Image matting methods can be categorized into three major types, propagation-based, sampling-based, and learning-based. In some approaches, a hybrid combination of sampling-based and propagation-based matting is also used. Sampling-based image matting is based on an assumption that the true background and foreground colors of the uncharted pixels can be derived from the known background and foreground pixels that are localized near that unknown pixel. Some sampling-based methods are:

  • Shared sampling matting
  • Iterative matting
  • Bayesian matting
  • Sparse coding Propagation-based image matting techniques calculate the alpha values of the uncharted pixels by propagating the alpha values of the known local background and foreground pixels into the unknown regions. However, in the case of wild background images, the over-dependency on color knowledge leads to artifacts in images where the distribution of background and foreground color overlap. Some propagation-based methods are:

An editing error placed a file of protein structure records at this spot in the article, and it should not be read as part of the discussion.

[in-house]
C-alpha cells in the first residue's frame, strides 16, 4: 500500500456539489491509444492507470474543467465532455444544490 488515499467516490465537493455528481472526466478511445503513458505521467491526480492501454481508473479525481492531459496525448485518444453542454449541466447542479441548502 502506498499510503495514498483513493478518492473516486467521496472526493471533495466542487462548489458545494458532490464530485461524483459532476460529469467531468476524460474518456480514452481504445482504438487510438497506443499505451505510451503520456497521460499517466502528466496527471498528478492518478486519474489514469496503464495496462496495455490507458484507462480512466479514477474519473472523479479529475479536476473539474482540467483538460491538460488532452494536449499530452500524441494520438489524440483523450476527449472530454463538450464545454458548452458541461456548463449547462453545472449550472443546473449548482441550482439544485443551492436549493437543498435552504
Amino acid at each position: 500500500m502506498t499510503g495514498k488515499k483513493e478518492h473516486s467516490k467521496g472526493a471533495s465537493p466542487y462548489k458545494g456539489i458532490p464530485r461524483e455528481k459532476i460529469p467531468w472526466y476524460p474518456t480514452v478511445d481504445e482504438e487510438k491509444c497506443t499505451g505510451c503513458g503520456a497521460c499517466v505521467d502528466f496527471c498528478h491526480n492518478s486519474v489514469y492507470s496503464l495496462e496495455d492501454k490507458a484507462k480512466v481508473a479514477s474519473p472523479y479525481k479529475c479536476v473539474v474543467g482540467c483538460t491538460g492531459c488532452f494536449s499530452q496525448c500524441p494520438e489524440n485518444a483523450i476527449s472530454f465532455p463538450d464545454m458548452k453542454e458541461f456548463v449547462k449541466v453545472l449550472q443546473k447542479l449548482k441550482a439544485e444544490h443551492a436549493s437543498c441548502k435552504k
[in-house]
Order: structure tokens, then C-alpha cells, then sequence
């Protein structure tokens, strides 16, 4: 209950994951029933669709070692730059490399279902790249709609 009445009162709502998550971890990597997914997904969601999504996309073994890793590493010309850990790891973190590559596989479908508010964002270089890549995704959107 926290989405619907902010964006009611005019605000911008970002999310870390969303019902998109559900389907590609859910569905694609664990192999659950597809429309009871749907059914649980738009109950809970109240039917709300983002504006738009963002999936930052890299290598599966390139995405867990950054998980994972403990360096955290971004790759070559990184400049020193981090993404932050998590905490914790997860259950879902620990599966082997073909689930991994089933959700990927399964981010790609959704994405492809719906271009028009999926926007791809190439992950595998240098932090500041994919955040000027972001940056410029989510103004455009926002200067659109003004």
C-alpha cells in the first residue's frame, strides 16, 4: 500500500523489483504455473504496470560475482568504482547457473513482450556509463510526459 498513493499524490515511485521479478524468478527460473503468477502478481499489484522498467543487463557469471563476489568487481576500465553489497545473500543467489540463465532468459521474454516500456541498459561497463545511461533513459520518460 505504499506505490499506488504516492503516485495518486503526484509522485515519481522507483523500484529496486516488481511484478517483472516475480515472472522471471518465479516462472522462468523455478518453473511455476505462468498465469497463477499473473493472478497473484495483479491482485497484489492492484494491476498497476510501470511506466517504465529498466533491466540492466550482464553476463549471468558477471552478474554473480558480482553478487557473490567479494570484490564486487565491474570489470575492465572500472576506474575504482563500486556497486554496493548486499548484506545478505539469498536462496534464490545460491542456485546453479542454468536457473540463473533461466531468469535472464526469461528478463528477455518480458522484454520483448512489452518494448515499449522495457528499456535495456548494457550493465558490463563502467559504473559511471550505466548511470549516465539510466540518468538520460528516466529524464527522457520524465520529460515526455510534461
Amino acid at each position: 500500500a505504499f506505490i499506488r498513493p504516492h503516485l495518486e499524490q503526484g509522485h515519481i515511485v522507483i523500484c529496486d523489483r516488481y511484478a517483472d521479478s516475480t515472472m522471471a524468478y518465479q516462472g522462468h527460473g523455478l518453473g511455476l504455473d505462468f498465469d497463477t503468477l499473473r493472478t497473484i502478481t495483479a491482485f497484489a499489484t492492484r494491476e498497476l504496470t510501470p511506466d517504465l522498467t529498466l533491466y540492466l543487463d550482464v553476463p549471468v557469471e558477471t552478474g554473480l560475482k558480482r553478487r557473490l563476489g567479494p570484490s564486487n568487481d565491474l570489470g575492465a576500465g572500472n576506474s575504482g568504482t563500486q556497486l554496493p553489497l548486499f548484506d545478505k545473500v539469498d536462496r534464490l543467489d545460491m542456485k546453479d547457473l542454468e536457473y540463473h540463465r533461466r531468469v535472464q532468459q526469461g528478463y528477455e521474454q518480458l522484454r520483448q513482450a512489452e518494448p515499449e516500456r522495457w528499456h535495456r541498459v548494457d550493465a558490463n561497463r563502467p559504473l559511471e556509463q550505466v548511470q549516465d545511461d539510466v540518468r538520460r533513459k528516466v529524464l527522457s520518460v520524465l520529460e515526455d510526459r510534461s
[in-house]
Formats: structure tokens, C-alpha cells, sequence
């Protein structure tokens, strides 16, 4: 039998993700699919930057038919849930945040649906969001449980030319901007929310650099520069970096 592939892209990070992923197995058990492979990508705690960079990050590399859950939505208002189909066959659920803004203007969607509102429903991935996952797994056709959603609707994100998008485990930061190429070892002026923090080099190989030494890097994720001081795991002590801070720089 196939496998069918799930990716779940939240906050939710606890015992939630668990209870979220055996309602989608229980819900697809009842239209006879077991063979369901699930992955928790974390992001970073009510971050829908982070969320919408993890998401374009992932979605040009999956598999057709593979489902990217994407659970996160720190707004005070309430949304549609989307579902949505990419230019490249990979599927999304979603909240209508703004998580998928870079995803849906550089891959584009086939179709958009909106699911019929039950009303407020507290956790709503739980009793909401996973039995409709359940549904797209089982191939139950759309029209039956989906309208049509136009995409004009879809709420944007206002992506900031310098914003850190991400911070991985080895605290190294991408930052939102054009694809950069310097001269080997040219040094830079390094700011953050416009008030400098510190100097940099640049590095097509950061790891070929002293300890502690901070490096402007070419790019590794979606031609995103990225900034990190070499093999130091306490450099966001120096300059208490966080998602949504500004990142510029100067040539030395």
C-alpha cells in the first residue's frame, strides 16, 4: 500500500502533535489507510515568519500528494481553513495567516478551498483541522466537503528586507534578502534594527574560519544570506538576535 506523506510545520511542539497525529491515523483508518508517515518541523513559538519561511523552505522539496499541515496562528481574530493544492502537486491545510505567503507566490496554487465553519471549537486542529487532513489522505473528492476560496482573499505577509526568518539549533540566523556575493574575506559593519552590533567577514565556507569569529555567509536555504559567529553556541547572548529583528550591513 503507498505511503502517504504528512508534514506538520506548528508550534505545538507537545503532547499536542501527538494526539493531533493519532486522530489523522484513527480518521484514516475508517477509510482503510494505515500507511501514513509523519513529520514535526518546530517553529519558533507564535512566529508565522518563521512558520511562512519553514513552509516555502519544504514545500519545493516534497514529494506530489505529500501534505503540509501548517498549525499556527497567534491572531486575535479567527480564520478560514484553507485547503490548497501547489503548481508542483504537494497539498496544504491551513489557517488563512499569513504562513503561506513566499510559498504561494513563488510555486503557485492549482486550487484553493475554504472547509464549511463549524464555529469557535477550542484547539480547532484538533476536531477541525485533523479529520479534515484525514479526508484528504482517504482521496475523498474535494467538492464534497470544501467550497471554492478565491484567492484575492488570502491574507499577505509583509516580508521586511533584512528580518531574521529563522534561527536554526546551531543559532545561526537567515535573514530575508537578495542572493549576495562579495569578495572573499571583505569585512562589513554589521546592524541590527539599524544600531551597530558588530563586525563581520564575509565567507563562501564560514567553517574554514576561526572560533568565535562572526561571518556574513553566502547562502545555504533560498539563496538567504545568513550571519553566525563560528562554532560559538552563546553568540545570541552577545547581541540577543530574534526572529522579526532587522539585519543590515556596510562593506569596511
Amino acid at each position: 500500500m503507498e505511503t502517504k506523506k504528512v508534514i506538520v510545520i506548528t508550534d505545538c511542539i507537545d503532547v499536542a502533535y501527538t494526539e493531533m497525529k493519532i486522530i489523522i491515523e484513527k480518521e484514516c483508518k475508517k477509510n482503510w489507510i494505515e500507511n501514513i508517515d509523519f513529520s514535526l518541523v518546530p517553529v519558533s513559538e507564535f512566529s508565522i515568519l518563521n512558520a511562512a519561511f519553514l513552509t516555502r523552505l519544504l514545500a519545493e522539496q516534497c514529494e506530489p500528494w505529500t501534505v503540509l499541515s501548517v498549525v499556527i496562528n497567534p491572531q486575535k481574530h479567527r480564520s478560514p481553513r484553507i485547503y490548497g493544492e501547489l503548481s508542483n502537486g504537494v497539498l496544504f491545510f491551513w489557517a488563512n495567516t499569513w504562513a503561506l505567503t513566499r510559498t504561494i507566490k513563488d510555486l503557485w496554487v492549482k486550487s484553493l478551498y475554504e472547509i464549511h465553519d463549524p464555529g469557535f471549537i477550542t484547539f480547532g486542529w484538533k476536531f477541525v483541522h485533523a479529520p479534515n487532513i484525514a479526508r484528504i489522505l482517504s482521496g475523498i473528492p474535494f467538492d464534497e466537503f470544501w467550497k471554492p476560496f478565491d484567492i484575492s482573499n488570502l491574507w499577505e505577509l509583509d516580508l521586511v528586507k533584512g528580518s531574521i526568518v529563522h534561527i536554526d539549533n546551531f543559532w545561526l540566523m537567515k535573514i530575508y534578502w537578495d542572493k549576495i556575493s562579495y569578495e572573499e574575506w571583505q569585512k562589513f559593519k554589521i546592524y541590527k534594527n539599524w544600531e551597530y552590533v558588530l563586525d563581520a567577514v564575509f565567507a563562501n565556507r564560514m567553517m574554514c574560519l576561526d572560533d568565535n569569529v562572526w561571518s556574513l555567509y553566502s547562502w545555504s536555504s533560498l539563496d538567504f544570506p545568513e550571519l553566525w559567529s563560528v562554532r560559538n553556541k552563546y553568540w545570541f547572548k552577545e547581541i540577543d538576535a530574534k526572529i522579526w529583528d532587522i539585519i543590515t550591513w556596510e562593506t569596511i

• Geodesic matting
  • Close-form matting
  • Poisson matting
  • Spectral matting Nonetheless, both sampling and propagation-based techniques are unable to provide satisfactory and completely automated results. Thus, recently, several deep learning studies have suggested approaches that either solve the above mentioned linear system through a concatenated input of trimap and RGB image into FCN or just the RGB image itself to predict final alpha matte. Some known trimap dependent deep learning architectures are: Deep Automatic Portrait Matting by Shen et al. Deep Image Matting ( DIM ) by Xu et al. Disentangled Image Matting by Cai et al. Whereas some trimap independent deep learning architectures are: Late Fusion Matting by Zhang et el. Semantic Human Matting by Chen et al. AlphaNet: An Attention Guided Deep Network for Automatic Image Matting by Sharma et al.
    In my personal experience, deep learning-based approaches are able to capture global semantic information and local details better than the other two approaches, also they are not biased on any crude assumption of the existence of a correlation between the known and unknown region pixels.